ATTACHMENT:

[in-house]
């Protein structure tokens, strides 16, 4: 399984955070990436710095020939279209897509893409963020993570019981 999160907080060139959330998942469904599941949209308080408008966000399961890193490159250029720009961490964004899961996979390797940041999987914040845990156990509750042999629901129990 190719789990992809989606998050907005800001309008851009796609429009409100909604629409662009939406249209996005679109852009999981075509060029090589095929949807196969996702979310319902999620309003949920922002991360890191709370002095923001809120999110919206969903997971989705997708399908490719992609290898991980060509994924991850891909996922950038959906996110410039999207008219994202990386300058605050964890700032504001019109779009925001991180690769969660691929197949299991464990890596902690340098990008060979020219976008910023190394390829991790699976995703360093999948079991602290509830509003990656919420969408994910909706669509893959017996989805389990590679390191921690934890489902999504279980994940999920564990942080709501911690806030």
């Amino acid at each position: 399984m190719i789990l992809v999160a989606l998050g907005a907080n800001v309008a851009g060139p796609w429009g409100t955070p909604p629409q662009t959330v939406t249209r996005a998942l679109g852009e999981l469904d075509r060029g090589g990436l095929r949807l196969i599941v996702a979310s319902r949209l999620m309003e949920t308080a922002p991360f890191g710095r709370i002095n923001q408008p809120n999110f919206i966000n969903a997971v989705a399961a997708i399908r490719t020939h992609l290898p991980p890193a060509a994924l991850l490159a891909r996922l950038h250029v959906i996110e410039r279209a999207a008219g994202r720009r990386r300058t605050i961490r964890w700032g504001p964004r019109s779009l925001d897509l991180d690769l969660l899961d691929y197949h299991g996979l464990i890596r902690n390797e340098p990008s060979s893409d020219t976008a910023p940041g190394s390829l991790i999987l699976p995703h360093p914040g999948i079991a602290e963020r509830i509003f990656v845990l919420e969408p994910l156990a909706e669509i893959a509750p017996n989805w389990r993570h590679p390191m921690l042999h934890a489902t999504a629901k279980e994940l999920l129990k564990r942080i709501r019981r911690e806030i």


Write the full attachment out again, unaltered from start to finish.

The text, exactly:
[in-house]
């Protein structure tokens, strides 16, 4: 399984955070990436710095020939279209897509893409963020993570019981 999160907080060139959330998942469904599941949209308080408008966000399961890193490159250029720009961490964004899961996979390797940041999987914040845990156990509750042999629901129990 190719789990992809989606998050907005800001309008851009796609429009409100909604629409662009939406249209996005679109852009999981075509060029090589095929949807196969996702979310319902999620309003949920922002991360890191709370002095923001809120999110919206969903997971989705997708399908490719992609290898991980060509994924991850891909996922950038959906996110410039999207008219994202990386300058605050964890700032504001019109779009925001991180690769969660691929197949299991464990890596902690340098990008060979020219976008910023190394390829991790699976995703360093999948079991602290509830509003990656919420969408994910909706669509893959017996989805389990590679390191921690934890489902999504279980994940999920564990942080709501911690806030």
């Amino acid at each position: 399984m190719i789990l992809v999160a989606l998050g907005a907080n800001v309008a851009g060139p796609w429009g409100t955070p909604p629409q662009t959330v939406t249209r996005a998942l679109g852009e999981l469904d075509r060029g090589g990436l095929r949807l196969i599941v996702a979310s319902r949209l999620m309003e949920t308080a922002p991360f890191g710095r709370i002095n923001q408008p809120n999110f919206i966000n969903a997971v989705a399961a997708i399908r490719t020939h992609l290898p991980p890193a060509a994924l991850l490159a891909r996922l950038h250029v959906i996110e410039r279209a999207a008219g994202r720009r990386r300058t605050i961490r964890w700032g504001p964004r019109s779009l925001d897509l991180d690769l969660l899961d691929y197949h299991g996979l464990i890596r902690n390797e340098p990008s060979s893409d020219t976008a910023p940041g190394s390829l991790i999987l699976p995703h360093p914040g999948i079991a602290e963020r509830i509003f990656v845990l919420e969408p994910l156990a909706e669509i893959a509750p017996n989805w389990r993570h590679p390191m921690l042999h934890a489902t999504a629901k279980e994940l999920l129990k564990r942080i709501r019981r911690e806030i």